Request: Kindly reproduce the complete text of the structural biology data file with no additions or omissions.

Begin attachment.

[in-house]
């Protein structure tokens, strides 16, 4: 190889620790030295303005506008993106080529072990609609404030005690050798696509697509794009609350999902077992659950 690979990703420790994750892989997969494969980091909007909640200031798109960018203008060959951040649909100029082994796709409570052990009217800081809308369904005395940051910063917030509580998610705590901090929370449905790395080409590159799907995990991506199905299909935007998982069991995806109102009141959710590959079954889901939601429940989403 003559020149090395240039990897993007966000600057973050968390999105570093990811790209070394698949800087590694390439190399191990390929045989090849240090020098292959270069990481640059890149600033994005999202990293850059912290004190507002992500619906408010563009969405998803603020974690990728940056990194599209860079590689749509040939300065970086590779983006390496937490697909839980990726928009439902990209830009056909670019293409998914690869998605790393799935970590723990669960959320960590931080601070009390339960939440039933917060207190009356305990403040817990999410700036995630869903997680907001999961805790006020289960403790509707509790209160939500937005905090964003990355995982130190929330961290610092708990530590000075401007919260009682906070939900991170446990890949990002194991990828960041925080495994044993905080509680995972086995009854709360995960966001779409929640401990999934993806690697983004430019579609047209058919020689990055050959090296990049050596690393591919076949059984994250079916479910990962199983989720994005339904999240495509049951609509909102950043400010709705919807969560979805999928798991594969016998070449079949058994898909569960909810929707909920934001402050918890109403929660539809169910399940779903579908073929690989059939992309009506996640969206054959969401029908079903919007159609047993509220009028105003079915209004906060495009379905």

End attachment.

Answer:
[in-house]
């Protein structure tokens, strides 16, 4: 190889620790030295303005506008993106080529072990609609404030005690050798696509697509794009609350999902077992659950 690979990703420790994750892989997969494969980091909007909640200031798109960018203008060959951040649909100029082994796709409570052990009217800081809308369904005395940051910063917030509580998610705590901090929370449905790395080409590159799907995990991506199905299909935007998982069991995806109102009141959710590959079954889901939601429940989403 003559020149090395240039990897993007966000600057973050968390999105570093990811790209070394698949800087590694390439190399191990390929045989090849240090020098292959270069990481640059890149600033994005999202990293850059912290004190507002992500619906408010563009969405998803603020974690990728940056990194599209860079590689749509040939300065970086590779983006390496937490697909839980990726928009439902990209830009056909670019293409998914690869998605790393799935970590723990669960959320960590931080601070009390339960939440039933917060207190009356305990403040817990999410700036995630869903997680907001999961805790006020289960403790509707509790209160939500937005905090964003990355995982130190929330961290610092708990530590000075401007919260009682906070939900991170446990890949990002194991990828960041925080495994044993905080509680995972086995009854709360995960966001779409929640401990999934993806690697983004430019579609047209058919020689990055050959090296990049050596690393591919076949059984994250079916479910990962199983989720994005339904999240495509049951609509909102950043400010709705919807969560979805999928798991594969016998070449079949058994898909569960909810929707909920934001402050918890109403929660539809169910399940779903579908073929690989059939992309009506996640969206054959969401029908079903919007159609047993509220009028105003079915209004906060495009379905």